After the “Bungai Pinang” ceremony, Mr Jantai officiated the singing session with “Bekikis Bulu Betis”, a legendary song sung by Andrewson Ngalai, a renowned Sarawakian singer from Iban group. The group at the back dance enthusiastically to the song, with chanting of “Indi, Duweh, Taruh” breaking the ice between the guests.

Wonderful Tonight Slow Dance Session

After “Bekikis Bulu Betis”, it was the time for first dance, slow dance between Charlist & Lorita, though other couples are most welcomed to join. The song for this slow dance is “Wonderful Tonight” by Eric Clapton, and sung by yours truly, Tukang Rantek.

After that, it was free & easy. There were a lot of dances happening around the hall, cheers Tara Tara Tara heard from the dancing guests. Charlist & Lorita finds it difficult to have a rest because there will be excited guests from family and friends group who will come to congratulate them, givings gifts to them and most importantly, group photo with the bride & groom.

Dancefloor that never rests.

The event ends officially at 11pm, but after-party at Kpg Semukoi picked up where the official dinner left off. DJ’ed by Charlists cousins, Benen & Atai & his uncle, Mr Sangkitang, the afterparty goes on until 4am in the morning.

EPILOGUE

One thing that I like about this kind of event is that I am able to catch up with long, lost friends such as Dolin, Po-et, etc, those whom I don’t get to see on day-to-day basis due to life’s path. It is good to see childhood friends such as Boyong & Achik, Buntek, Jantul, Teten etc have a good family of their own, a path which Charlist & Lorita soon will follow suit.

Looking at them reminds me to the good old days, where life’s biggest challenge was UPSR, an exam which our late headmaster, Guru Besar Patrick Dabot from Kpg Tebakang Dayak wants us to excel in.

Your Tukang Rantek,
Claudius Weson (Del)
WhatsApp: +60148677585 for more info / enquiries.
Follow me on Twitter, Instagram & LinkedIn: claudiusweson.

Note:
1. Claudius is a freelance photographer based in Miri, Sarawak, Malaysia.
2. “Tukang Rantek” means “photographer” in Bidayuh Serian language.

EVENT PHOTO GALLERY

Eva’s Final Journey

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Tabi basa & greetings everyone! Today I’d like to share the pictures captured during the funeral of Eva, who passed away on 13 Sep 2022. The whole procession took place at Kampung Pichin, a Dayak Bidayuh village located at Serian division of Sarawak, situated around 1.5 hours journey from Kuching.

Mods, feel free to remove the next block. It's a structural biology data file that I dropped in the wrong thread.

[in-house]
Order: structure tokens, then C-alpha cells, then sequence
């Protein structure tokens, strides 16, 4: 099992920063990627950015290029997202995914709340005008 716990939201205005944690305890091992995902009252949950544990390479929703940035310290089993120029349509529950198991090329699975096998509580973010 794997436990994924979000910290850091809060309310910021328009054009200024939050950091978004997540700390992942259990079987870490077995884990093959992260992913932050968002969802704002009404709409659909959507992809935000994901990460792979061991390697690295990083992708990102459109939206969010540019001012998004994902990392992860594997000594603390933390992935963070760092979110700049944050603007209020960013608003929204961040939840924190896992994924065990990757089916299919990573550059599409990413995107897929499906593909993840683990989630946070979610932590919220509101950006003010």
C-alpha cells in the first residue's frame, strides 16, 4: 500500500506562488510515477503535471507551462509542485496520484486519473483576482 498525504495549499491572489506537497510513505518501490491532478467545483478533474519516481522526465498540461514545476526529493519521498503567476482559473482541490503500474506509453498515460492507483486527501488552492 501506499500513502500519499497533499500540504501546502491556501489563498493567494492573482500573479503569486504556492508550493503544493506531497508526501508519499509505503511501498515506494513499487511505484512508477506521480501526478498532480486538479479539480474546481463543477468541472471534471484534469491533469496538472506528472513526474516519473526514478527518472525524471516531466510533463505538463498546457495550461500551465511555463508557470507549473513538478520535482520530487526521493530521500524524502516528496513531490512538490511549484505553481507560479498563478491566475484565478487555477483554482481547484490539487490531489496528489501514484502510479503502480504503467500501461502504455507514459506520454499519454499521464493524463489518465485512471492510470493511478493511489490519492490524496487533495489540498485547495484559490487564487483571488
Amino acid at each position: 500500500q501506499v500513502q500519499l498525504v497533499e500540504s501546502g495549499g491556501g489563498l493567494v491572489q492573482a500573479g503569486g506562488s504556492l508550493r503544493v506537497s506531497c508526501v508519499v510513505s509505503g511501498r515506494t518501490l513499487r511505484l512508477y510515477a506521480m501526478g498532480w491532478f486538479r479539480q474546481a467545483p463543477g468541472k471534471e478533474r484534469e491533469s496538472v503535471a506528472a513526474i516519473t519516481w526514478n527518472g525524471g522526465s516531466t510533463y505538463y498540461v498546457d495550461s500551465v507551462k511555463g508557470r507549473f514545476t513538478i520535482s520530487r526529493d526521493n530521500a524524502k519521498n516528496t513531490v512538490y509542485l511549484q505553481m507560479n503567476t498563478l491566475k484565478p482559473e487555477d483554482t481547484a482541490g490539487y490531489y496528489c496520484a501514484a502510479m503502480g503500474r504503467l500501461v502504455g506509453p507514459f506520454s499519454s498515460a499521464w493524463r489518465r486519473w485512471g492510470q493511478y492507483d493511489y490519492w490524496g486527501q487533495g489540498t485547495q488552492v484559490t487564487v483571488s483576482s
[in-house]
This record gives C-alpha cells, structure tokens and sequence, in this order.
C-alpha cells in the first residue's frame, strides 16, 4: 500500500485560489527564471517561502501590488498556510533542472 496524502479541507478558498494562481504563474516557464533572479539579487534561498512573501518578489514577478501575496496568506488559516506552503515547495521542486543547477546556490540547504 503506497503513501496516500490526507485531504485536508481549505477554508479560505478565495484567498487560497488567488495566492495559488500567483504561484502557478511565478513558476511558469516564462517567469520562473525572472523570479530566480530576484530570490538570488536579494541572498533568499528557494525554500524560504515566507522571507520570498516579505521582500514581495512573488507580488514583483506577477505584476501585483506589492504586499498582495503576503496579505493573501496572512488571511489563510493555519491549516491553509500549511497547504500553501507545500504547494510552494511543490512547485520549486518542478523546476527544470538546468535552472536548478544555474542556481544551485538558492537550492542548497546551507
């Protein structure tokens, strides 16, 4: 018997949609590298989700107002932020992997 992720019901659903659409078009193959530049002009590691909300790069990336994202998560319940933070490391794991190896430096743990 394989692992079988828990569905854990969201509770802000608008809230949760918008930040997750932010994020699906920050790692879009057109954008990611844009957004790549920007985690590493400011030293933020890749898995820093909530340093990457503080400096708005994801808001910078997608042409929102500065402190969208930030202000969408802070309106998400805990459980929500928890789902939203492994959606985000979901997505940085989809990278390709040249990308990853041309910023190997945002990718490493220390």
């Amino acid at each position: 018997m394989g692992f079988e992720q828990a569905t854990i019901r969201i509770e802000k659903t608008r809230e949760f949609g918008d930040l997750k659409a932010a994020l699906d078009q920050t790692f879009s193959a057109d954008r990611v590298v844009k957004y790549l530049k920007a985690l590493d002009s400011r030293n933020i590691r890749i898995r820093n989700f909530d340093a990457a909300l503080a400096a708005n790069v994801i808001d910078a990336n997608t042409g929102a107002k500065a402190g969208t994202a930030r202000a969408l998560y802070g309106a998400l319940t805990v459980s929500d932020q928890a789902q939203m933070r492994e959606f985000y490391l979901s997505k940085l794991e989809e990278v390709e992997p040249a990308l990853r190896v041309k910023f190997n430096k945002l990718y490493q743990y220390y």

The late Eva was only 16 years old when she passed away, leaving her parents and family devastated, especially her beloved mother.

The whole ceremony was done in accordance to Catholic faith and a mix of Bidayuh Piching tradition. Though she passed away on 13th, she was not buried immediately to give time for relatives from afar to come and gave their final respect.

On the morning of 15th, whilst preparation were being made and the villagers does the customary “gotong-royong” (working together), friends, family and relatives, including Eva’s classmate gave their last respect at the house.

Around 10am, the prayer leader signals to the crowd that the prayers are about to begin before transporting her casket to Holy Trinity Church of Kpg Pichin. There was a short procession from her house to the church, where those who are able joined the procession walk to church.

There, the Funeral Mass were done, and the celebrant was Brother Christian Levi, another Pichin young man too. He shared that death comes like a thief. It is certain, but no one knows how, when and where. All we can do is to prepare our best.

Once the mass is ended, there is another final sign of respect to the departed. It is a heartbreaking sight indeed, to see such a life departs from such a young person, but those who believe in Christ shall not perish, but live an everlasting life with Him.

After it is done, there were another convoy to the cemetary, Eva’s final resting place.

The group in charge was from Binyok Zone, where they act as the undertaker, dug her grave and buried her once the prayers are finished.

Once the casket was lowered down, Brother Christian made a sign of the cross using her cross to mark the completion of the prayer. His also shared words of assurance for the living to continue on with life, and to glorify God’s name.

This reminds me to a sharing by an accomplished doctor, where it is easier for people with religion to cope with death, because religion gave them strength, especially those surrounded by brothers and sisters of the same faith. He does not have any religion back then, but he shows a keen interest in learning more about Christianity. May God bless him wherever he is now.

As for the procession, once the burial is complete, flowers and candles are planted there, the last group photo with Eva was done, including with her family and classmates. May God bless Eva’s departed soul and grant strength to her family. Amen.